Toshiba 47WLT66 review

Big pixel count doesn't mean better

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Our Verdict

Another good full HD LCD TV - but black level issues stop it being a classic


  • It does colours well, nice and bright

Finding a TV with more on-paper appeal than Toshiba's 47WLT66 is a struggle. Aside from the attraction of a 47-inch screen, it employs an HD-loving 1920x1080 pixel count, and comes from the same range as Toshiba's acclaimed 42WLT66. Strange, then, that it leaves us slightly cold.

The WLT66 range won't win any awards for style, as its deep grey colouring is rendered slightly drab by a plasticky finish. The screen frame is at least winningly slender, though.

Connections include two HDMIs, component video input, an analogue PC jack, and a common interface (CI) slot for adding Top Up TV subscription channels to the ones its digital tuner picks up. There's no 4-pin S-video jack, though, and only two Scarts (only one of which is RGB-enabled).

The 1920x1080 pixel count has the potential to make the 47WLT66 a good friend of Sky HD and ntl:Telewest's 1080i feeds, since the screen won't have to downscale them.

But the 47WLT66 isn't content to rely on that for its picture thrills, as it also sports Toshiba's impressive Active Vision LCD image processing system. This introduces a host of image improvements, including better contrast, colours, motion handling, and fine detailing.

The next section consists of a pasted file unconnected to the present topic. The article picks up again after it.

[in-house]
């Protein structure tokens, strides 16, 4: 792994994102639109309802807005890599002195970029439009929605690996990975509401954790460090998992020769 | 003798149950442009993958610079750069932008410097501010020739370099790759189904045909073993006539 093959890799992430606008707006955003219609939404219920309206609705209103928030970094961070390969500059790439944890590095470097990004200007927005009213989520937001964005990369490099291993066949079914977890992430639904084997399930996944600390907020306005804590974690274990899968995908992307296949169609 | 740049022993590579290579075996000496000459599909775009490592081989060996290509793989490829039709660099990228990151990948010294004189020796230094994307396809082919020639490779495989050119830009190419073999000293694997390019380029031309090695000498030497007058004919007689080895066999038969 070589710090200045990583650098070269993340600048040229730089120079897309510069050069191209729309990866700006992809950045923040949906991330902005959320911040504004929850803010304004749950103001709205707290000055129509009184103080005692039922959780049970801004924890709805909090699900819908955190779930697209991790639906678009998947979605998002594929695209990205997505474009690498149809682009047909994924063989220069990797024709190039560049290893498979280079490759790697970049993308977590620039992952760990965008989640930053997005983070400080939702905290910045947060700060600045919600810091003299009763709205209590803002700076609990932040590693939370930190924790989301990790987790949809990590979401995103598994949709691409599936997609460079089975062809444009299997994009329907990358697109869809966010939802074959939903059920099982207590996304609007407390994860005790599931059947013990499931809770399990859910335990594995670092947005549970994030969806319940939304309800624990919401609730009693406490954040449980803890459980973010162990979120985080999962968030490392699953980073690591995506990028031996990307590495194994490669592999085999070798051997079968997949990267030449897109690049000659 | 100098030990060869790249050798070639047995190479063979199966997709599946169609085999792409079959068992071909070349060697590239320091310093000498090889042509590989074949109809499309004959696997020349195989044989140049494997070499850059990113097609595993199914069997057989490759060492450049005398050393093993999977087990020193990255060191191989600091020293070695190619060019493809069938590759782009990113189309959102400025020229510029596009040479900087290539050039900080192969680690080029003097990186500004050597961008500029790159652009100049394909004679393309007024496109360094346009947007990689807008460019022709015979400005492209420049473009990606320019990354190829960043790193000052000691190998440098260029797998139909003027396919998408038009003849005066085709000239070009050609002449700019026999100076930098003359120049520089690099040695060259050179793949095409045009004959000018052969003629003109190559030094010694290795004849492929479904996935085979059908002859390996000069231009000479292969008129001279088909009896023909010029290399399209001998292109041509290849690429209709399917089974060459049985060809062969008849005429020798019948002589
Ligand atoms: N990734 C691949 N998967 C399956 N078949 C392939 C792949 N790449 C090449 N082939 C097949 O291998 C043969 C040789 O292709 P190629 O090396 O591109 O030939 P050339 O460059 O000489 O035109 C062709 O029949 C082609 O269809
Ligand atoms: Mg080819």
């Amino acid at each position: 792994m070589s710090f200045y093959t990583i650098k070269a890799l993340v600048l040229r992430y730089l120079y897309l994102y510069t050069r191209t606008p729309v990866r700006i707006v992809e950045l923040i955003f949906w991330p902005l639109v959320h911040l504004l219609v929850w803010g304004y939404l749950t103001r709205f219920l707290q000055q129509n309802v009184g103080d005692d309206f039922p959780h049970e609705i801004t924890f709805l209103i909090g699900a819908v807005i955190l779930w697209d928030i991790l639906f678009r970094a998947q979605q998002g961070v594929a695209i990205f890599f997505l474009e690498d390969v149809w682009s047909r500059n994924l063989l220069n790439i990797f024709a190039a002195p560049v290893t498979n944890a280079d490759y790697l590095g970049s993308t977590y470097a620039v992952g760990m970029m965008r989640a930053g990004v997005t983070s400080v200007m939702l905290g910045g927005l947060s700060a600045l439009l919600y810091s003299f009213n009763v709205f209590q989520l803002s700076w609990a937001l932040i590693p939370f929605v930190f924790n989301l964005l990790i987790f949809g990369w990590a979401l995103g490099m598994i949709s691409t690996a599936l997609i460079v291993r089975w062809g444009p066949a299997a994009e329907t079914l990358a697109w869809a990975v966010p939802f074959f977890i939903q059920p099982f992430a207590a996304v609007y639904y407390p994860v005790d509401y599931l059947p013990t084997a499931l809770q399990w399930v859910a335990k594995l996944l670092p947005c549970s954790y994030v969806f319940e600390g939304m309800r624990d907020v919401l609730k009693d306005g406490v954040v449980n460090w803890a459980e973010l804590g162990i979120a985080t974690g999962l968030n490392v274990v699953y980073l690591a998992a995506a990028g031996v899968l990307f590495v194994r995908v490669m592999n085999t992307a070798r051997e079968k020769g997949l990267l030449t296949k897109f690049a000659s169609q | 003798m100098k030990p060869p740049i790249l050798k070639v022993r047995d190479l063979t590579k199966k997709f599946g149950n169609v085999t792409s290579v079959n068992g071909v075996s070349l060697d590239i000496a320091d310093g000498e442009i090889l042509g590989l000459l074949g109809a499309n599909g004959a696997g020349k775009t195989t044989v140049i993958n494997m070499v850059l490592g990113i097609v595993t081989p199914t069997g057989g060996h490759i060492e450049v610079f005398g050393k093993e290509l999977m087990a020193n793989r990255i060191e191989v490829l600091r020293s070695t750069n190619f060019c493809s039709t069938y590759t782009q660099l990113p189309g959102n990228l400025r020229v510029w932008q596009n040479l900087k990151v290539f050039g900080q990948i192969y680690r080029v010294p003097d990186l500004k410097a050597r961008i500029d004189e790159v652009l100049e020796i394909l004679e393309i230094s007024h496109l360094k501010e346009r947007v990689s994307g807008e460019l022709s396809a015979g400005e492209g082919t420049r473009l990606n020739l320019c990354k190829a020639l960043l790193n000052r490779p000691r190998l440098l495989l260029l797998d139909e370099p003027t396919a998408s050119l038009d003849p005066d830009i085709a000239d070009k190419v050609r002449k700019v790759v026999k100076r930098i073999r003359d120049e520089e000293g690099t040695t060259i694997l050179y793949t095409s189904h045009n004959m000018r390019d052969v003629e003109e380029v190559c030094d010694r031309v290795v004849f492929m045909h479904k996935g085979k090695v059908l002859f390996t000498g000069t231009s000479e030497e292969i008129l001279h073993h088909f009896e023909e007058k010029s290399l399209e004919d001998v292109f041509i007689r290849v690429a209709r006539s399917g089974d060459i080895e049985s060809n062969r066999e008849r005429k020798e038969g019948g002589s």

There's a good selection of other picture tweaks available in the onscreen menus. These include both MPEG and standard noise reduction routines; a colour management facility that allegedly optimises colour settings to suit PC rather than video sources; a contrast expander; and separate hue, brightness and saturation adjustments for each of the picture's red, green, blue, yellow, magenta and cyan elements.

Falling down

In most ways, despite what we said in our opening paragraph, the 47WLT66s pictures are good. The native 1,080-line resolution produces its customary benefits, in terms of sharper detailing and less video noise, while watching a native 1080i broadcast of The Village (courtesy of Sky HD).

What's more, the immediate impact of this extra sharpness isn't undermined by much of the motion smearing that LCDs can suffer with.

The image is eye-catchingly bright, and colours blare forth with the sort of flagrant aggression that plasma TVs will likely never be able to match. The colour tone isn't perhaps as natural as with a good plasma, but it's impressive by LCD standards, and seldom leaves the world you're watching looking less than authentic.

Stopping the 47WLT66 from completely winning us to its cause is an indifferent black level performance. Dark parts of a picture fall into grey sooner than we'd like - a problem that's amplified during off-axis viewing, as the TV's maximum realistic viewing angle is limited.

Other much smaller flaws find skin tones looking a touch too smooth for our tastes, and an uncomfortably large drop-down in quality while showing standard-def sources. Unlike the black level issue, though, these two latter glitches aren't too offensive.

The 47WLT66's sound is rather like its pictures: perfectly solid and functional, but has flaws: lacks treble details and clarity.

Toshiba making a bad LCD TV these days is an unlikely occurrence, and it certainly hasn't done a bad job with the 47WLT66. Neither is this one of its best, however.